Delhi Journal of Ophthalmology

Visual Outcome In Patients of Indirect Traumatic Optic Neuropathy Treated with Steroids

Menezes Valerie1, Usgaonkar Ugam1, Menezes Ramona2
1Department of Ophthalmology, Goa Medical College, Goa, India 
2Department of Radiology, Goa Medical College, Goa, India

Corresponding Author:

Menezes Valerie (MS)
Siddarth Apartments - 2/S-2, Tonca, P.O Caranzalem - 403002, Goa, India
Email id: vlm1142@gmail.com

Received: 22-APR-2019

Accepted: 11-DEC-2019

Published Online: 21-JUN-2020

DOI:http://dx.doi.org/10.7869/djo.541

Abstract
Background: Indirect Traumatic Optic Neuropathy (TON) is an important cause of visual morbidity which may be reversible. 
Aims: To assess the Visual Outcome in patients with Indirect TON Treated With Steroids.
Settings and Design: Prospective Non Randomised Study.
Methods and Material: 34 patients, having mild Traumatic Brain Injury (TBI) with unilateral indirect TON were included. All patients received treatment with Methyl prednisolone 1 gm IV/day for 3 days followed by oral prednisolone 1 mg/kg for 11 days. Patients were divided into 2 groups. Group 1 included 17 patients who received steroids within 72 hours of injury. Group 2 included 17 patients who received steroids after 72 hours of injury.
Statistical analysis used: The Wilcoxon Signed Rank Test was used as the statistical test for visual acuity improvement for each of the groups. Fischer’s exact test was used to assess statistical significance of visual acuity improvement between the 2 groups.
Results: At 1 month follow up, 14 of 17 patients in Group 1 (82.4%) and 12 of 17 patients in Group 2 (70.6%) showed improvement in Visual Acuity which was statistically significant. The difference in visual acuity improvement between the two groups was not statistically significant.
Conclusions: In patients of indirect TON having mild TBI, high dose steroids optimized the visual acuity, without any adverse effects, both in patients who presented within 72 hours and beyond 72 hours of injury.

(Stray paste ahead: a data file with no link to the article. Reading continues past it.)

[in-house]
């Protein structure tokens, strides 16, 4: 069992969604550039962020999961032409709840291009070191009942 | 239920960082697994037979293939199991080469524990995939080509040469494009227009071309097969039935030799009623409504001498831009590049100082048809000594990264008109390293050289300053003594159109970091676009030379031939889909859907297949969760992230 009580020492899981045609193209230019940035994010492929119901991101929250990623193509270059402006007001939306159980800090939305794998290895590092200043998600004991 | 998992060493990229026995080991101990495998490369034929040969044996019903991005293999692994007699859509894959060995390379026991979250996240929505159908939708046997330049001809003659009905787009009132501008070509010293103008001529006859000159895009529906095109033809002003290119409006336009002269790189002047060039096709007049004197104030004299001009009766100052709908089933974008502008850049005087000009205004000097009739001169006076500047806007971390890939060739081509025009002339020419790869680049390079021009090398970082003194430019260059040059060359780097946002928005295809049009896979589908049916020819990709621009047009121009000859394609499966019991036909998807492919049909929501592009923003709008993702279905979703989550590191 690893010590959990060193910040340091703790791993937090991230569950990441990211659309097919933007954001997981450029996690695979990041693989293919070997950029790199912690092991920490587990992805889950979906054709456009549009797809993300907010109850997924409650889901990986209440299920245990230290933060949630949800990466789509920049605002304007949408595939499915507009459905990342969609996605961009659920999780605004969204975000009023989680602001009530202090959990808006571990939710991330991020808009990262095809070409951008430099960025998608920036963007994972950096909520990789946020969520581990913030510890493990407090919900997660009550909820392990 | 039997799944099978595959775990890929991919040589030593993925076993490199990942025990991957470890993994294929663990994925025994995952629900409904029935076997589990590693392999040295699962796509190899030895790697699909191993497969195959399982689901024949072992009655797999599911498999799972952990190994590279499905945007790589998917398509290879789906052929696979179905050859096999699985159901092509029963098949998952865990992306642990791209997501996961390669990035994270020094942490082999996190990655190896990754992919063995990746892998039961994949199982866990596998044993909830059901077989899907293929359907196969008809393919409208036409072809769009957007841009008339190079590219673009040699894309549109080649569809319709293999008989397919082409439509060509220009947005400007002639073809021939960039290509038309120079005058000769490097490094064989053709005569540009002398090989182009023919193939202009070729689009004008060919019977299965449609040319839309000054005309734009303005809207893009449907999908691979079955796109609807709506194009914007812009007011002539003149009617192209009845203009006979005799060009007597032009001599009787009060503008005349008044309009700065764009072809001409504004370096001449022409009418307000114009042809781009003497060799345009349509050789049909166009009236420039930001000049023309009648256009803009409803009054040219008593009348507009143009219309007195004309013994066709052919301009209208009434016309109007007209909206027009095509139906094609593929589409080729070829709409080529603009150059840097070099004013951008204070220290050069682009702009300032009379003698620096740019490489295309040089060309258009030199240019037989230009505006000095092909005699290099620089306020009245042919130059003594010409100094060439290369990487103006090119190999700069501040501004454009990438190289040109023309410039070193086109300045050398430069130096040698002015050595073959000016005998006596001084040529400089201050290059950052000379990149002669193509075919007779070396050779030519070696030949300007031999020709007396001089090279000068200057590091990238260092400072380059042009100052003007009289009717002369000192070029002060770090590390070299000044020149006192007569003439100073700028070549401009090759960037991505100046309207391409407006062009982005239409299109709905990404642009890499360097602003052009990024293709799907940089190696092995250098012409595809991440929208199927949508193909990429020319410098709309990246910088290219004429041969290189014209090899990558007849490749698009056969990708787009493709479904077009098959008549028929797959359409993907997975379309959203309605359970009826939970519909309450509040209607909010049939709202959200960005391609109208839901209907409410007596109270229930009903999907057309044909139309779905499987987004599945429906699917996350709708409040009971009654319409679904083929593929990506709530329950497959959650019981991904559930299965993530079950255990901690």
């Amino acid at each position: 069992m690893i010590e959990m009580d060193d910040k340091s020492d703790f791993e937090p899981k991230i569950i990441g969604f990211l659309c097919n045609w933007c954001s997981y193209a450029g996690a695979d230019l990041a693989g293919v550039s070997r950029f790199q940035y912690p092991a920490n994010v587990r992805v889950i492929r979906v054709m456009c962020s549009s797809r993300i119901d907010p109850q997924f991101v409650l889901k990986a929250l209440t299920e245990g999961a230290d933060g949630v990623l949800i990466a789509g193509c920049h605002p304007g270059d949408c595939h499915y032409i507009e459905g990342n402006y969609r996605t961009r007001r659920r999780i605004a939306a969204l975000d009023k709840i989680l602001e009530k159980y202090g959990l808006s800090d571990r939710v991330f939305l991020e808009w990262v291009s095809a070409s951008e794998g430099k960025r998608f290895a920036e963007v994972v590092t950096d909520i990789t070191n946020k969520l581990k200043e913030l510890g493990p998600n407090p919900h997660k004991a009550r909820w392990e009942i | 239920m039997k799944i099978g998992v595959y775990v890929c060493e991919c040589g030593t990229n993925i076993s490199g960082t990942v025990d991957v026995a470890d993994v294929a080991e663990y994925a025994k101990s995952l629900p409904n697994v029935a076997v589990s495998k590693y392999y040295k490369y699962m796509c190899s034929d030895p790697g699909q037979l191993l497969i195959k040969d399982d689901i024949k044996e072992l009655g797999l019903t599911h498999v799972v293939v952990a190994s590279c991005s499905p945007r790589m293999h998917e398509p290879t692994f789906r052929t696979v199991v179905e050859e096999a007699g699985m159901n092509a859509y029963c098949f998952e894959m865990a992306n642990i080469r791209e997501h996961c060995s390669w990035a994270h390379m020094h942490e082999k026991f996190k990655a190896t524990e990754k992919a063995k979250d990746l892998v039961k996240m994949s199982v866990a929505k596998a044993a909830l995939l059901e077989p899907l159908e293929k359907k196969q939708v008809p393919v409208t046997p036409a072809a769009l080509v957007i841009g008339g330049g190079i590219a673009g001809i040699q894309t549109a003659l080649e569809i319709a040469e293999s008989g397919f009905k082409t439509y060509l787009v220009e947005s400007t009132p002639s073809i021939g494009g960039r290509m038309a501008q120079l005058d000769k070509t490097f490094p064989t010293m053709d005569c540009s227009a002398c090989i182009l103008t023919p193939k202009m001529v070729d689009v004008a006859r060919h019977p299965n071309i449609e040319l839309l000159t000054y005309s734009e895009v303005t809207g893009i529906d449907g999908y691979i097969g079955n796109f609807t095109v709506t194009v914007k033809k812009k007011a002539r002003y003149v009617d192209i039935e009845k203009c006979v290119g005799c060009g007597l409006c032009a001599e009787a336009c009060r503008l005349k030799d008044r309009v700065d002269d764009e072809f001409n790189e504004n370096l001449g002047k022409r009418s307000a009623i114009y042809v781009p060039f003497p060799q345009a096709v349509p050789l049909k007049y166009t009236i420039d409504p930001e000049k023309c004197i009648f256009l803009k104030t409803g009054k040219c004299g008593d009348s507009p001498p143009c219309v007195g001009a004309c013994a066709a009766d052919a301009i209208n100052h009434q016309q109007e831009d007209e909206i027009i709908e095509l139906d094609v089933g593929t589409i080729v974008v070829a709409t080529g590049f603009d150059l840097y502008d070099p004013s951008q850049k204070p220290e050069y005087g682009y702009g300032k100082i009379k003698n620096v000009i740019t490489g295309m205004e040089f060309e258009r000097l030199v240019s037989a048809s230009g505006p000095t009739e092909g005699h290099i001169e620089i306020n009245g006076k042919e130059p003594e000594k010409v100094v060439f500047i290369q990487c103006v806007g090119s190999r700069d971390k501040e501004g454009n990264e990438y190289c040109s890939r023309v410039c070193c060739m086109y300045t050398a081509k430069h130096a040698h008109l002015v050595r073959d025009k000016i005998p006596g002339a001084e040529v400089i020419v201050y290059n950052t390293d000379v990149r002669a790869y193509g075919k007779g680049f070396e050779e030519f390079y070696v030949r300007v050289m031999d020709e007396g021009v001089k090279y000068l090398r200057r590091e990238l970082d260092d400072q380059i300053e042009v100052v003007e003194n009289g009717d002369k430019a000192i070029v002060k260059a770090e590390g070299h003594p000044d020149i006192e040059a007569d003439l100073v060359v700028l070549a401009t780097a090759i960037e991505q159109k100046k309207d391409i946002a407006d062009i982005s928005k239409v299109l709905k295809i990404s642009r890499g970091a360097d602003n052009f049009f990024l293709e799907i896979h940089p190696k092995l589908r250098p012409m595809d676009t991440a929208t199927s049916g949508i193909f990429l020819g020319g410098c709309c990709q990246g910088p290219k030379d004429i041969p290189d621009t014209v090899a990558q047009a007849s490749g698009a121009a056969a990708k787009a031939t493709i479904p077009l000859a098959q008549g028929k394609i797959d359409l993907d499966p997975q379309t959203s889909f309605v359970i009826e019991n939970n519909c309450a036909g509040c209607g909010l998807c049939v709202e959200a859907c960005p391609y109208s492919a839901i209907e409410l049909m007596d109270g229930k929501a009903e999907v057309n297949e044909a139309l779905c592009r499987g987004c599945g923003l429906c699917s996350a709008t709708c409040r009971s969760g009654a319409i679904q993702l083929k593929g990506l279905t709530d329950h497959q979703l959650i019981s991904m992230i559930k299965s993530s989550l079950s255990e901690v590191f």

Keywords :Traumatic Optic Neuropathy, Steroids

Introduction
Traumatic optic neuropathy (TON) refers to any insult to the optic nerve secondary to trauma. The incidence following blunt or penetrating trauma is 0.7 to 2.5%.1,2 Studies have shown that approximately 40-60% of patients present with severe visual loss of light perception or worse.3
TON can be classified according to the mode of injury as direct or indirect. Direct TON results from a significant anatomical disruption of the nerve. Indirect TON is caused by the transmission of forces to the optic nerve from a distant site, without any overt damage to the surrounding tissue structures. The deformative stress transmitted to the skull from blunt trauma is concentrated in the region of the optic canal. The intracanalicular segment of the optic nerve is particularly susceptible to this form of injury.4
Direct TON results in severe, irreversible visual loss and no intervention is of proven benefit. In indirect TON, following trauma there is an immediate shearing of a proportion of the Retinal Ganglion Cells (RGC) axons, an irreversible process, with subsequent RGC degeneration. There is then optic nerve swelling, within the limited confines of the optic canal, secondary to mechanical trauma or vascular ischemia. This impairs the already compromised blood supply to the surviving RGC. This forms the rationale for optic nerve decompression by medical or surgical means, in order to break the cycle and preserve the RGC that survived the initial insult.5,6
The main treatment options for TON are: systemic steroids, surgical decompression of the optic canal, combination of steroids and surgery and observation (conservative management) alone.6
The aim of this study was to assess the visual outcome in patients with indirect TON treated with steroids.

Subjects and Methods
This was a prospective non randomized study including 34 patients with unilateral indirect TON attending a tertiary care centre from April 2017 to December 2017. Approval from the Ethics Committee was obtained prior to the study. Informed consent was obtained from all patients.